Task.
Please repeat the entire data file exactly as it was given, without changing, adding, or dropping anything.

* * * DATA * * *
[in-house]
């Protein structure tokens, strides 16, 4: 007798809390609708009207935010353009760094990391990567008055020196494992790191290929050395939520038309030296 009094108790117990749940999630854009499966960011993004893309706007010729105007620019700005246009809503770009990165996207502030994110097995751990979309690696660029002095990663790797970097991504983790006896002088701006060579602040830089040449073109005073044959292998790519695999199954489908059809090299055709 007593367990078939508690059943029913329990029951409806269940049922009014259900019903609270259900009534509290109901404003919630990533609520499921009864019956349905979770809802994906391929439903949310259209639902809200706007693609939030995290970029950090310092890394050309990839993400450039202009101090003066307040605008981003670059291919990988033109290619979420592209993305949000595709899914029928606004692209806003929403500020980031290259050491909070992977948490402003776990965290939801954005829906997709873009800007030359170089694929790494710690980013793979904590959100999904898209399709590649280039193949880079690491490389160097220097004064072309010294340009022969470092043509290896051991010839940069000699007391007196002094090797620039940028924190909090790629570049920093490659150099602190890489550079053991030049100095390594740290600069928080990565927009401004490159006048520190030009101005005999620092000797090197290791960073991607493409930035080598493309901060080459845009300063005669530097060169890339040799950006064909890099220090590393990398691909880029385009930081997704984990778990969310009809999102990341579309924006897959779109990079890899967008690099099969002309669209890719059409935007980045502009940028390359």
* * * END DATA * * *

[in-house]
């Protein structure tokens, strides 16, 4: 007798809390609708009207935010353009760094990391990567008055020196494992790191290929050395939520038309030296 009094108790117990749940999630854009499966960011993004893309706007010729105007620019700005246009809503770009990165996207502030994110097995751990979309690696660029002095990663790797970097991504983790006896002088701006060579602040830089040449073109005073044959292998790519695999199954489908059809090299055709 007593367990078939508690059943029913329990029951409806269940049922009014259900019903609270259900009534509290109901404003919630990533609520499921009864019956349905979770809802994906391929439903949310259209639902809200706007693609939030995290970029950090310092890394050309990839993400450039202009101090003066307040605008981003670059291919990988033109290619979420592209993305949000595709899914029928606004692209806003929403500020980031290259050491909070992977948490402003776990965290939801954005829906997709873009800007030359170089694929790494710690980013793979904590959100999904898209399709590649280039193949880079690491490389160097220097004064072309010294340009022969470092043509290896051991010839940069000699007391007196002094090797620039940028924190909090790629570049920093490659150099602190890489550079053991030049100095390594740290600069928080990565927009401004490159006048520190030009101005005999620092000797090197290791960073991607493409930035080598493309901060080459845009300063005669530097060169890339040799950006064909890099220090590393990398691909880029385009930081997704984990778990969310009809999102990341579309924006897959779109990079890899967008690099099969002309669209890719059409935007980045502009940028390359």